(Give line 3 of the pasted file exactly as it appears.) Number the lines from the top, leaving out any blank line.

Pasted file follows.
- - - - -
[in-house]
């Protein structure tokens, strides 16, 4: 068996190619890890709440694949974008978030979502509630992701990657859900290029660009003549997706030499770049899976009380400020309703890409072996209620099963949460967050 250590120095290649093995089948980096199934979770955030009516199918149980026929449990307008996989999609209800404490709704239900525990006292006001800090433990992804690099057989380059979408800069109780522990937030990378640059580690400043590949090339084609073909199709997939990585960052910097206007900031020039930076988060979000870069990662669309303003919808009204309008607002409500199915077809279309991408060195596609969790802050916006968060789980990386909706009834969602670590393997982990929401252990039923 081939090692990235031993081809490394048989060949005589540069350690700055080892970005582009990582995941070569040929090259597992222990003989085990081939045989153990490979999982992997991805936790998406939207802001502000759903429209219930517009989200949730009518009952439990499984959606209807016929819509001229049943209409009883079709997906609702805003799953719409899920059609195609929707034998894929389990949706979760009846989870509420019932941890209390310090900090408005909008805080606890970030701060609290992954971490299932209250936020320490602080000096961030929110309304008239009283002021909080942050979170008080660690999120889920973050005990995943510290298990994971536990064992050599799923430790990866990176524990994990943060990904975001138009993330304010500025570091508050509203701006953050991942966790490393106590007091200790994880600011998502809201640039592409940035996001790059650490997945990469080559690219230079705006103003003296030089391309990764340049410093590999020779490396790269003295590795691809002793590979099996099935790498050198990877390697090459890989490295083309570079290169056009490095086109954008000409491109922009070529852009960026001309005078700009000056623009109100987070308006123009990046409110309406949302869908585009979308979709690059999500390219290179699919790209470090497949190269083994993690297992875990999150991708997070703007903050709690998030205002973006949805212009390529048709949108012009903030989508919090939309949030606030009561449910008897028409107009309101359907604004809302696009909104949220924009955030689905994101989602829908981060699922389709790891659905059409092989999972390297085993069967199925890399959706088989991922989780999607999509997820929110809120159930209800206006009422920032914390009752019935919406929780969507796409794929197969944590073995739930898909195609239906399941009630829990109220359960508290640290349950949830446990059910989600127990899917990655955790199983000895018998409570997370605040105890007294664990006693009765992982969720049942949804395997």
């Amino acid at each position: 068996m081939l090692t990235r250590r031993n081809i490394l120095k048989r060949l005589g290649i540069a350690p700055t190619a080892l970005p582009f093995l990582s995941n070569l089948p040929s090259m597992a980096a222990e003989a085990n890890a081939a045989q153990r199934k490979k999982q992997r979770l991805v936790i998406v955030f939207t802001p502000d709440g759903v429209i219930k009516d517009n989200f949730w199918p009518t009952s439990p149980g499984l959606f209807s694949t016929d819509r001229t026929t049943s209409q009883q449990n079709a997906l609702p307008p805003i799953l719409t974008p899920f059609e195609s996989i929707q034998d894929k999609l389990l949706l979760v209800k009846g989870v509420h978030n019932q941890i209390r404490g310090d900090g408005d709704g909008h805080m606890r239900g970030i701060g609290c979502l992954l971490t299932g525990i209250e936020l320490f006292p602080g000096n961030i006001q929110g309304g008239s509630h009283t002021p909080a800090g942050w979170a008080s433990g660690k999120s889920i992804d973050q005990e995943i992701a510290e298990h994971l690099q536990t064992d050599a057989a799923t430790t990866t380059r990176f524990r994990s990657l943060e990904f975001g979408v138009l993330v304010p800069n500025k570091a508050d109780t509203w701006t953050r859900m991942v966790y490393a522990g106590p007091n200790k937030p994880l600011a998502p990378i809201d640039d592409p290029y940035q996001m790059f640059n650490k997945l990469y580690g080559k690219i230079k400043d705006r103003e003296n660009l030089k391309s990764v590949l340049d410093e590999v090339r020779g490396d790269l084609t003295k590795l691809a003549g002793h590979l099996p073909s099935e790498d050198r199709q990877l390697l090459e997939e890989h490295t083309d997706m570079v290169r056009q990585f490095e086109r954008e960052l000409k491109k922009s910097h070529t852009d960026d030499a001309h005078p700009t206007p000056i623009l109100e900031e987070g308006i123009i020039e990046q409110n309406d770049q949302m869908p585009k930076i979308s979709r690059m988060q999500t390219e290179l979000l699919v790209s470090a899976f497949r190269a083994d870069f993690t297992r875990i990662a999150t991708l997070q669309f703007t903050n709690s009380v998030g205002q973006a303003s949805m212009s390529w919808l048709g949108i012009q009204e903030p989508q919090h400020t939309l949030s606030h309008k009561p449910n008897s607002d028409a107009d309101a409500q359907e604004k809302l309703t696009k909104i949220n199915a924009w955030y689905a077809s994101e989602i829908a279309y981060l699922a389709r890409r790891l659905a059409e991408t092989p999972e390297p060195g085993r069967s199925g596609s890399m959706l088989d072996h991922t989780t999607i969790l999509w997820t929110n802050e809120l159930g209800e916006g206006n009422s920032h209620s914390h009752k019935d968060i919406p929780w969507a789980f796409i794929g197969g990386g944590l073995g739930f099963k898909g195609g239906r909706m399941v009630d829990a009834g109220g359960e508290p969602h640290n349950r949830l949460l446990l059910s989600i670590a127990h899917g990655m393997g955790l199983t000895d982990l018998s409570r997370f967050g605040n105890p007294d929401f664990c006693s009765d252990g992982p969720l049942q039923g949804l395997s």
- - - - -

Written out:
């Amino acid at each position: 068996m081939l090692t990235r250590r031993n081809i490394l120095k048989r060949l005589g290649i540069a350690p700055t190619a080892l970005p582009f093995l990582s995941n070569l089948p040929s090259m597992a980096a222990e003989a085990n890890a081939a045989q153990r199934k490979k999982q992997r979770l991805v936790i998406v955030f939207t802001p502000d709440g759903v429209i219930k009516d517009n989200f949730w199918p009518t009952s439990p149980g499984l959606f209807s694949t016929d819509r001229t026929t049943s209409q009883q449990n079709a997906l609702p307008p805003i799953l719409t974008p899920f059609e195609s996989i929707q034998d894929k999609l389990l949706l979760v209800k009846g989870v509420h978030n019932q941890i209390r404490g310090d900090g408005d709704g909008h805080m606890r239900g970030i701060g609290c979502l992954l971490t299932g525990i209250e936020l320490f006292p602080g000096n961030i006001q929110g309304g008239s509630h009283t002021p909080a800090g942050w979170a008080s433990g660690k999120s889920i992804d973050q005990e995943i992701a510290e298990h994971l690099q536990t064992d050599a057989a799923t430790t990866t380059r990176f524990r994990s990657l943060e990904f975001g979408v138009l993330v304010p800069n500025k570091a508050d109780t509203w701006t953050r859900m991942v966790y490393a522990g106590p007091n200790k937030p994880l600011a998502p990378i809201d640039d592409p290029y940035q996001m790059f640059n650490k997945l990469y580690g080559k690219i230079k400043d705006r103003e003296n660009l030089k391309s990764v590949l340049d410093e590999v090339r020779g490396d790269l084609t003295k590795l691809a003549g002793h590979l099996p073909s099935e790498d050198r199709q990877l390697l090459e997939e890989h490295t083309d997706m570079v290169r056009q990585f490095e086109r954008e960052l000409k491109k922009s910097h070529t852009d960026d030499a001309h005078p700009t206007p000056i623009l109100e900031e987070g308006i123009i020039e990046q409110n309406d770049q949302m869908p585009k930076i979308s979709r690059m988060q999500t390219e290179l979000l699919v790209s470090a899976f497949r190269a083994d870069f993690t297992r875990i990662a999150t991708l997070q669309f703007t903050n709690s009380v998030g205002q973006a303003s949805m212009s390529w919808l048709g949108i012009q009204e903030p989508q919090h400020t939309l949030s606030h309008k009561p449910n008897s607002d028409a107009d309101a409500q359907e604004k809302l309703t696009k909104i949220n199915a924009w955030y689905a077809s994101e989602i829908a279309y981060l699922a389709r890409r790891l659905a059409e991408t092989p999972e390297p060195g085993r069967s199925g596609s890399m959706l088989d072996h991922t989780t999607i969790l999509w997820t929110n802050e809120l159930g209800e916006g206006n009422s920032h209620s914390h009752k019935d968060i919406p929780w969507a789980f796409i794929g197969g990386g944590l073995g739930f099963k898909g195609g239906r909706m399941v009630d829990a009834g109220g359960e508290p969602h640290n349950r949830l949460l446990l059910s989600i670590a127990h899917g990655m393997g955790l199983t000895d982990l018998s409570r997370f967050g605040n105890p007294d929401f664990c006693s009765d252990g992982p969720l049942q039923g949804l395997s």